crazy before it started looking bad. Any ideas to prevent this?
Do we dunk them in water as soon as we chop them, life for brinjals?
I, however, have always preferred kadachakka mezhupuratti and I was sure even TH would like that better so that’s what I made with most of it. I am glad I came across Cynthia’s post before I finished off the entire breadfruit because she has this amazingly simple idea to make chips out of them.
So, even though this is not much of a recipe, I would like to share this idea of hers with you – breadfruit chips!
When I asked Cynthia if this is an authentic Caribbean recipe, her answer was “Yes my dear, I am sure other people make them too but we do consider it to be very Caribbean :)”
Well, that’s why this plate of freshly fried breadfruit chips goes over to the Monthly Mingle – Caribbean Cooking hosted by Meeta.
As a bonus, let me also share my Kerala recipe with breadfruit, or kadachakka, as we call it.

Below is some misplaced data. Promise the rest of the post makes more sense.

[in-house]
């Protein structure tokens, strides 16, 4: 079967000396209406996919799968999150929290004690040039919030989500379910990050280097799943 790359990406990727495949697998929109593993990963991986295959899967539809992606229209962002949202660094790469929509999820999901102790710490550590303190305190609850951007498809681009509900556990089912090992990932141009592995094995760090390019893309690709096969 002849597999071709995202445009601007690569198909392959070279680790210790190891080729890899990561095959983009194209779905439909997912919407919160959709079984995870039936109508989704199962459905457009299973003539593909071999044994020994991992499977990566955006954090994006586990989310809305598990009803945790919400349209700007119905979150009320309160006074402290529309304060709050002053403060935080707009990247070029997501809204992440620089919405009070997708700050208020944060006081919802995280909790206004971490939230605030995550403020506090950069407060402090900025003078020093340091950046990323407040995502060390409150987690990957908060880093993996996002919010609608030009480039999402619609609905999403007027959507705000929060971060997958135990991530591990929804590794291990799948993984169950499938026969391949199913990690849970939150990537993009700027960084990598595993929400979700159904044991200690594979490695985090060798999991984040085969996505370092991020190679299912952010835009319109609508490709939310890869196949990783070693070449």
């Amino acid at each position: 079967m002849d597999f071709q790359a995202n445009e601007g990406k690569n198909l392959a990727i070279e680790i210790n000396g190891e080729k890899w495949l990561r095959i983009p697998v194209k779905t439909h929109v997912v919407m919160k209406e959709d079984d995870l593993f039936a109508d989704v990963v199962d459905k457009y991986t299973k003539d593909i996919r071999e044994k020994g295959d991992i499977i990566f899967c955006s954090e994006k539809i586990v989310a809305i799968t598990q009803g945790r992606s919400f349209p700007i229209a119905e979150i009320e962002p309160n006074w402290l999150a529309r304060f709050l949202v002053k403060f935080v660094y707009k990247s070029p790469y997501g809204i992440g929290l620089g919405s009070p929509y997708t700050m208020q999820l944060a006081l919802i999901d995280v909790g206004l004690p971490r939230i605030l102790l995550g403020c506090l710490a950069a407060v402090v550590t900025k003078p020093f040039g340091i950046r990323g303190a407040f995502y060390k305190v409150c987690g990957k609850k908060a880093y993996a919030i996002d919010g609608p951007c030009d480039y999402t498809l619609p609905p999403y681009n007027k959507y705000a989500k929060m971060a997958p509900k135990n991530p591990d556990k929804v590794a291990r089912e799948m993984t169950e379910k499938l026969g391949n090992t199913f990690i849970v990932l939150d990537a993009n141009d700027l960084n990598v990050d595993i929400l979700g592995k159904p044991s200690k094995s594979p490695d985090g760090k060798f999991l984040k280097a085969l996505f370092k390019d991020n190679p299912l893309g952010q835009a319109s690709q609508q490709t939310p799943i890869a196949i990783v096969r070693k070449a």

Kadachakka Mezhukkupuratti Recipe
What I Used:
Breadfruit – 2 cups, chopped into slightly long cubes
Red chillies – 4, torn into pieces
Garlic – 4 pods, crushed
Turmeric – 1 pinch
Mustard seeds – 1/2 tsp
Salt – to taste
Oil – 1 tbsp
How I Made It:
1. Heat oil in a pan and throw in the mustard seeds. Once they start popping, lower the heat to minimum and add the garlic. Fry for a few seconds, making sure it doesn’t burn.
2. Add the breadfruit pieces, turmeric, and the chillies and fry on medium-low fire until soft and cooked. Add salt when the vegetable is almost cooked. You can add a bit more oil if you feel the breadfruit is sticking to the pan. I used a non stick pan so ended up using not much oil.
The whole frying process takes about 10-12 mins so be patient. You can also add some curry masala or garam masala to spice it up a notch but I kept it very simple and basic.